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One of the biggest trends in security today is the integration between video surveillance and access control. Product vendors and systems integrators are working to bridge the gap between these two systems to provide users with a higher security level and a more efficient and user-friendly experience. Watch the below overview video or continue reading.

Integrated video surveillance and access control allow you to see critical information from both systems in a single interface. As seen below, the access control information can be seen overlaying video surveillance:

The layout can vary based on a company’s needs. Still, the goal is to make it easy and effective for an operator to verify that someone attempting to enter a location is properly authorized. This is not limited to physical areas, as integration can also be used to monitor networks and systems, such as IT personnel verifying that an employee attempting to log into a network is authorized to do so.

In the past, most security systems operated independently of each other. This made integration more costly, less efficient, and a hassle to manage. Also, every system was specified and installed by a different person; architects chose locking hardware, while security consultants chose electronic access controls and monitoring services. The fire engineer would always select the alarm. Integration of these services is still new but is quickly gaining momentum.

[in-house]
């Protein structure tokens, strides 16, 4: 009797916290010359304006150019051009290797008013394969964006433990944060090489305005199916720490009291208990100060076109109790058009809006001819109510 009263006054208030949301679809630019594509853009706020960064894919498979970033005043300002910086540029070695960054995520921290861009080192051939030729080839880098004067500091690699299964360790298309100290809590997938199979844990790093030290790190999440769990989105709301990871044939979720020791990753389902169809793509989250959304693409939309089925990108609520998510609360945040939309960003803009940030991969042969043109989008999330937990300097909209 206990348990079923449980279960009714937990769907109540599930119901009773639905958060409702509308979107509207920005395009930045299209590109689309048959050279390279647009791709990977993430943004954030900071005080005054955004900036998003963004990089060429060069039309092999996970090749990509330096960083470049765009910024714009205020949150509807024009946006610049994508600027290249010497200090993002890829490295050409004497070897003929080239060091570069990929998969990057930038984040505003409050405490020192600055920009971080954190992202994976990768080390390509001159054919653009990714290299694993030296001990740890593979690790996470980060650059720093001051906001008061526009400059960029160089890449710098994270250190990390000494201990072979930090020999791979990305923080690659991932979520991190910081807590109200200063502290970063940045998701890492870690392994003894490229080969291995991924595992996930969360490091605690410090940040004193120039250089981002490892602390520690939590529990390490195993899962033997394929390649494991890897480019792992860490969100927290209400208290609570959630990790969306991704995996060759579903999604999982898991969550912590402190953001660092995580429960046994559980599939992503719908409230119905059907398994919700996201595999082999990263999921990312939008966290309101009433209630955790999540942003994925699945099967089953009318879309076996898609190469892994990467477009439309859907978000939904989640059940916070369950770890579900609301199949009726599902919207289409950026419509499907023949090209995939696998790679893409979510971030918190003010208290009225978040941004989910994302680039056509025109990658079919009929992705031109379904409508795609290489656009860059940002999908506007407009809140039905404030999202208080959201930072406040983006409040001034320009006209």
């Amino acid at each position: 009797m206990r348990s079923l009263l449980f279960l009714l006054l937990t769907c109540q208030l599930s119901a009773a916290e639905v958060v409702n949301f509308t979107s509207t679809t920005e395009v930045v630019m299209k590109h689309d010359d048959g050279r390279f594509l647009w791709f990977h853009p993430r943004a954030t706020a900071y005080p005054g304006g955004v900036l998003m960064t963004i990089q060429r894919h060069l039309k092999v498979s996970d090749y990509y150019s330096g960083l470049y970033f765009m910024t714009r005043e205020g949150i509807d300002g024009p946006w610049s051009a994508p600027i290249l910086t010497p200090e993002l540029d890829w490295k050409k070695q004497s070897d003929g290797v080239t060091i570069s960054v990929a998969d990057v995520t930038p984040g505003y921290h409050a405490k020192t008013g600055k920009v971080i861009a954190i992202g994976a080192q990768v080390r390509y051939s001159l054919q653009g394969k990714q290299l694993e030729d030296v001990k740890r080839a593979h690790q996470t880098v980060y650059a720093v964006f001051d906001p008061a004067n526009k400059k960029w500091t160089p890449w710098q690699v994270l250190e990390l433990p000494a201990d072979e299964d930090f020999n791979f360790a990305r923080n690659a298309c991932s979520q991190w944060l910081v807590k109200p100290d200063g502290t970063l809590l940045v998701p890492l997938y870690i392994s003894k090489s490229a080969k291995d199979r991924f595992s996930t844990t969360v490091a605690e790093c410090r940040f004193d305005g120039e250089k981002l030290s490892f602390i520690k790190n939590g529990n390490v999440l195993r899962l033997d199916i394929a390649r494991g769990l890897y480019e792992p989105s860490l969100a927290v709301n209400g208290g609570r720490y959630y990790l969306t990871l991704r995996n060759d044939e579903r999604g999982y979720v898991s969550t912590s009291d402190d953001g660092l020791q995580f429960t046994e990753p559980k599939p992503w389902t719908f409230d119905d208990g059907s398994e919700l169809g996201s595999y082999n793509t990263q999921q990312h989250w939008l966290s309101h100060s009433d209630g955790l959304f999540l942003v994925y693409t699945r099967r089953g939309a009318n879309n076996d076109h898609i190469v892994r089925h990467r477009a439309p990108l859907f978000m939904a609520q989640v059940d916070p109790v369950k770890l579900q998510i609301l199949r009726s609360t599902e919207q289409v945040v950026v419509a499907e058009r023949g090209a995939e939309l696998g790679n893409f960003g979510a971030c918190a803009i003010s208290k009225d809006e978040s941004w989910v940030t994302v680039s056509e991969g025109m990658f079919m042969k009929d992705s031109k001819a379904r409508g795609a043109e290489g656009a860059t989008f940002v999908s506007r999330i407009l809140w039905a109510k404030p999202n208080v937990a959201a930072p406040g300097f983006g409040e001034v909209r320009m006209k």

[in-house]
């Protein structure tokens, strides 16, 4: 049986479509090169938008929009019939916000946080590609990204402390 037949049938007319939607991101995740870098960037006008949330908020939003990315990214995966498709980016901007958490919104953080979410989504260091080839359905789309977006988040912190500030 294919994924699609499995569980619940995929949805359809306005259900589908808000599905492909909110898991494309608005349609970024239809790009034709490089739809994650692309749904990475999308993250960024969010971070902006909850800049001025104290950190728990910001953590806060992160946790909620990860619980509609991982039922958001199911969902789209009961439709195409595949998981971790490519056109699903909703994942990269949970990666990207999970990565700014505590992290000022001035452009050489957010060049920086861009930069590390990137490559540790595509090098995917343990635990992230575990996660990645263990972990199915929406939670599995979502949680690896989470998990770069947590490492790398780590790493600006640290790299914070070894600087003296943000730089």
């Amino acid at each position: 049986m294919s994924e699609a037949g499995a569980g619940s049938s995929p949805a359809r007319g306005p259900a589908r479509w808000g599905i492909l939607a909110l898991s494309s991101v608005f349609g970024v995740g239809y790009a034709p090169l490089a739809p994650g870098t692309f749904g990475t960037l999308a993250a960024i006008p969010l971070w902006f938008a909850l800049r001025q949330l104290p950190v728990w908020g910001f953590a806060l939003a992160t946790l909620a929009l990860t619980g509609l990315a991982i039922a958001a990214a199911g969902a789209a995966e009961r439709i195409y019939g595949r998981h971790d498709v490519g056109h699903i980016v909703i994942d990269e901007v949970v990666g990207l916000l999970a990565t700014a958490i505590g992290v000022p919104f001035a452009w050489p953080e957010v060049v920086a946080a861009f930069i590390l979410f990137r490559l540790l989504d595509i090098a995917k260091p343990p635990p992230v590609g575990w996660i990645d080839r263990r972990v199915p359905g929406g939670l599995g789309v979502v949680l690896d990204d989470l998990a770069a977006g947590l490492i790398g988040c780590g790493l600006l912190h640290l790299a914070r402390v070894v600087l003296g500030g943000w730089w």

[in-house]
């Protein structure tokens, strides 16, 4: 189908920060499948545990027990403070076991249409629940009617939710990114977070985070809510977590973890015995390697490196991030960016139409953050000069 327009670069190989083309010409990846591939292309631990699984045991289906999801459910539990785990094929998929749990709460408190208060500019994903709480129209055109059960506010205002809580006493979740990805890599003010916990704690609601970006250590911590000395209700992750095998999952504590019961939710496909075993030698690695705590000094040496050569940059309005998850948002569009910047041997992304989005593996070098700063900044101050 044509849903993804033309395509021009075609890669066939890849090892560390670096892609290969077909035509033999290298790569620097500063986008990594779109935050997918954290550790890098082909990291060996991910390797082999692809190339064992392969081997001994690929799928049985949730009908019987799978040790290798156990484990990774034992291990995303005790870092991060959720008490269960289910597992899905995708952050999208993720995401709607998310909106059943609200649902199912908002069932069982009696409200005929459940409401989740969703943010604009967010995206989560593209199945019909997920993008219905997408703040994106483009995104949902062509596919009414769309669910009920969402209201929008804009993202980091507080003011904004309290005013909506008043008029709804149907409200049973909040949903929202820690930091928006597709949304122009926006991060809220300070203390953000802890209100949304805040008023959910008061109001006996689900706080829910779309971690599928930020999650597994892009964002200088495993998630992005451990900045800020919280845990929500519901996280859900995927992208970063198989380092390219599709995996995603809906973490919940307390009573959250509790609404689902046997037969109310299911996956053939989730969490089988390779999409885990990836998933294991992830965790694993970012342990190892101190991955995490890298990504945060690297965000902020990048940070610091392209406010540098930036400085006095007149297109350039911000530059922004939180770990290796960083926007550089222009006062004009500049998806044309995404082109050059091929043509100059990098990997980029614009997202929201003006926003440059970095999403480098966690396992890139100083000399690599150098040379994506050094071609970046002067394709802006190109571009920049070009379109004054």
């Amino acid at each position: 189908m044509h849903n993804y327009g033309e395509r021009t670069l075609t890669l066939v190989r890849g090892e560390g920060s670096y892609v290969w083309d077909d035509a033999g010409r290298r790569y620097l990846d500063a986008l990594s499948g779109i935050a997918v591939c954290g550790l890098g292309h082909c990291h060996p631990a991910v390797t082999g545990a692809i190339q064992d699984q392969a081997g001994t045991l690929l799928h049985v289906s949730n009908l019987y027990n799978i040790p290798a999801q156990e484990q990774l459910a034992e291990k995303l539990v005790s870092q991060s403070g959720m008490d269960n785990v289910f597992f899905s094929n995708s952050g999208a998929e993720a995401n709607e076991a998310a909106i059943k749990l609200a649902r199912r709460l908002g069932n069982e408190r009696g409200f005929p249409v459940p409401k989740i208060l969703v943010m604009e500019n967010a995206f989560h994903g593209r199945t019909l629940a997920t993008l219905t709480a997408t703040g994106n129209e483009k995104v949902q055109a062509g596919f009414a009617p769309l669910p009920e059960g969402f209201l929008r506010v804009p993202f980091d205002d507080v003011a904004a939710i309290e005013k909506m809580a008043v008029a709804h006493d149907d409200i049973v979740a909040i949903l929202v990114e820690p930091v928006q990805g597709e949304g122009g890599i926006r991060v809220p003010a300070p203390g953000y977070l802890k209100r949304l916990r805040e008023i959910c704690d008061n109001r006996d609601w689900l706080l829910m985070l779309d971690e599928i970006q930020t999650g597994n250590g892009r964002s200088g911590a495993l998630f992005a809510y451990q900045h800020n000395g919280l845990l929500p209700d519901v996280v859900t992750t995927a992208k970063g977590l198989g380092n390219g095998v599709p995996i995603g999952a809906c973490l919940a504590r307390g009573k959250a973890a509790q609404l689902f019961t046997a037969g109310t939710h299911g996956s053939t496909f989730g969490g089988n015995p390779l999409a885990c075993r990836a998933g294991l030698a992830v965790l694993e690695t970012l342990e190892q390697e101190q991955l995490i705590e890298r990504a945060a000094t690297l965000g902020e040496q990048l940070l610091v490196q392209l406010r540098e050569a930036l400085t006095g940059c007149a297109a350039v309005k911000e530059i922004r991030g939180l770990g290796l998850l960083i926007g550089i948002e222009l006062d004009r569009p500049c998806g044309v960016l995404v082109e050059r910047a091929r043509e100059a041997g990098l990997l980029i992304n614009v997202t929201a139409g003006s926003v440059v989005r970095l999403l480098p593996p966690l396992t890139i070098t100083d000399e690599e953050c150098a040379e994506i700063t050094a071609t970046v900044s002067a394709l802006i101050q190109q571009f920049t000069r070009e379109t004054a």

An integrated security system takes multi-layered security systems and integrates them into a common platform. Anyone can see the centralization and resulting ease-of-use by comparing the two images below:

      A Non-Integrated Approach

Video Surveillance and Access Control

 

    An Integrated Approach

inetgration

Integration of video surveillance and access control provides an efficient and user-friendly system that is becoming imperative for various businesses. Whether the security risk is a former employee trying to enter without valid access, an attempted break-in, or employees trying to log into a network they do not have access to, integrated security offers a practical and easy-to-use solution. Below are the top 5 reasons to integrate video surveillance and access control.

 

1. Efficiency

With an integrated system, all operations can become streamlined. Surveillance and access control information can be viewed from a single interface at a workstation or even on your smartphone with a simple app. The software and hardware work seamlessly together, and the system is designed to be both more effective and easier to use. An integrated system also saves time by reducing the effort of learning how to operate multiple systems together. Once your system is connected, it will also be less expensive for you to make upgrades. Instead of updating each part of your system, you’ll be able to perform one single upgrade to the system. This saves time and money and means that upgrades will require fewer people to be involved.

With an integrated system, tracking an individual through a building is easy because instead of just using video, you can rely on a key-card system and video surveillance. Some systems can even put a tag over an individual’s head, making it easy for anyone to follow accurately. Integration is faster, more effective, more consistent, and more efficient to your time and cost.

 

2. Improved Safety